We’ve all heard the saying, “Don’t put all your eggs in one basket.”
Just like with your offline marketing, you should definitely diversify your online marketing efforts.
Does this mean you should build a presence on every social media site?
What this means is that you should become laser-focused about who your target audience is.
Instead of focusing on the demographic of the customers you HAVE — consider focusing on the customers you WANT.
That information will tell you which social networks you should be spending time on.
As you learn more about how to use social media to market your small business, the social sites you should be on will become almost obvious to you.
If you don’t have a clear understanding about which social networks to be on, Peg recommends you start with a presence on this handful of sites.
Once you decide which social networks you’ll use — be sure to cross promote that content in your other online marketing and PR pieces also!
By diversifying your online marketing, you’ll expand the reach of your business further than you can even imagine.
As you learn how to use social media in your small business — you’re very quickly going to see how time consuming it is to create new content.
For that reason, Peg suggests that you become a repurposing master!!
I make this a daily habit. Repurposing content is a brilliant way to put new forms of content out there without recreating the wheel.
Let’s say you send a tweet about something that you and your audience are passionate about.
Did you know you can repurpose that tweet into at least 13 other pieces of content?
Read 13 Ways to Repurpose a Single Tweet to learn more about how to do this.
[clickToTweet tweet=”Want to extend the shelf life of your content? Repurpose in an updated format!” quote=”Want to extend the shelf life of your content? Repurpose in an updated format!”]
Have you ever seen someone on social media who seems to come up with new, original content over and over and over? You start to wonder if that person ever sleeps, right?
That is someone who knows how to repurpose content. You can be that person too!
Peg has one word of caution here…
Don’t confuse repurposing content with duplicating your posts on every social network.
If you do that — people won’t have a reason to follow you everywhere because they’ll see the exact same content from you everywhere.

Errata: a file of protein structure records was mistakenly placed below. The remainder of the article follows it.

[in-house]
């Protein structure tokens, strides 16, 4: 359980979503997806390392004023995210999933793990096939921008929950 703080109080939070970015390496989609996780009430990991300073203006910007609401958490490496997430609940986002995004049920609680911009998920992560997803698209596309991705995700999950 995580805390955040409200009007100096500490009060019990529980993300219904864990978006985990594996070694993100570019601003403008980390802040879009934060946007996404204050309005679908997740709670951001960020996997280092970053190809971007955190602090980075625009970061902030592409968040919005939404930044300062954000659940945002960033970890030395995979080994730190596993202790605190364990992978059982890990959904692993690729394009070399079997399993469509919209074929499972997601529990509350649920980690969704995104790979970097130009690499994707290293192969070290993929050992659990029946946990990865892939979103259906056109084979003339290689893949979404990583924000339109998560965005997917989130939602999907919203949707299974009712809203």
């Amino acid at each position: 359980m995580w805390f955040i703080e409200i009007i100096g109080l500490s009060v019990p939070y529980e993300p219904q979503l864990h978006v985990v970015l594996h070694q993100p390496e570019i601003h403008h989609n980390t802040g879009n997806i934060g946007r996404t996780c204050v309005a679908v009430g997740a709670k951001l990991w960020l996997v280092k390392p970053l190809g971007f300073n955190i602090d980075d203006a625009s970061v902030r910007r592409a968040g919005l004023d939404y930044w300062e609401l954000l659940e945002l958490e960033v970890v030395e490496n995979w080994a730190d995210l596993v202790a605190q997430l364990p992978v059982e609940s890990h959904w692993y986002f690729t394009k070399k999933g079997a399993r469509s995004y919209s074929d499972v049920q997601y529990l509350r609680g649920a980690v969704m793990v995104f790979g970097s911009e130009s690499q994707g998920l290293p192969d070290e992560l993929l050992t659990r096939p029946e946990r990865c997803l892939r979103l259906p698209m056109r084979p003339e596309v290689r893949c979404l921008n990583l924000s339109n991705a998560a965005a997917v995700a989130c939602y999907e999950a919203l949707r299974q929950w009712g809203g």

Instead, learn the language of each platform.
Give people a reason to follow you everywhere! Don’t duplicate your content exactly.
Look at each piece of content in a different way for each social platform.
For example, pull a quote out of an evergreen blog post you tweeted and create a quote graphic to post on Instagram.
Or take that helpful tip you gave someone on Facebook and use it to create a 2-minute tutorial on Facebook Live Video or scope it. You can even embed that video in a blog post.
Or take your notes from a recent presentation and create an infographic with that info. The options for repurposing are endless!
To learn more, you can click over to this post by Peg about how to repurpose your content.
As a small business owner — you know time IS money.
We’ve all had those days when we get on Facebook to work, but then we see a post from a friend… and suddenly 2 hours goes by. Sound familiar?
If you want to use social media for your small business in the most efficient way possible, it’s important to FOCUS each time you log onto social media.
Sure, there’s time for posting those fun pictures and goofing off — but when it’s during your workday, be sure to focus on your goals!
If you find yourself getting off track, remind yourself why you’re on social media in the first place.
When it comes to money — you can make an impact with Facebook Ads with only a few dollars (which is very do-able for small business).
You can stay within budget and still make it work for you!
Your website/blog is the foundation of all your online marketing efforts.
It’s the place where your potential customers will go when they’re deciding whether or not to do business with you.
It’s what people will remember when they think of your business.
You can read 15 Ways to Get Leads on Social Media (Marketer’s Guide) to get an understanding about how to drive traffic back to your website/blog effectively.
The best advice — do your research!
If you want to drive a significant amount of traffic back to your website/blog, you can’t base your strategy on guesswork.
You can read more about this here: Top Ways to Manage Social Media (and Avoid Burnout).
As a small business owner — the right tools can be your best friends.
They’ll help you get organized and create a method to the madness.
Using the right tools will save you time, money and a whole lot of frustration.
You can also click over to 13 Must-Have Marketing Tools for Engaging Facebook Images to find even more.
If there’s one theme in Peg’s tips — it’s that small changes can make a huge impact on the success of your social media marketing.
You don’t need a huge following or social media presence on every site.
You just need to put some data, strategy and tools behind your efforts.
Soon you’ll see that you can use social media in your small business without feeling overwhelmed or breaking the bank.
The infographic below summarizes these tips. I recommend you print it and keep it handy as a reminder that you can do this!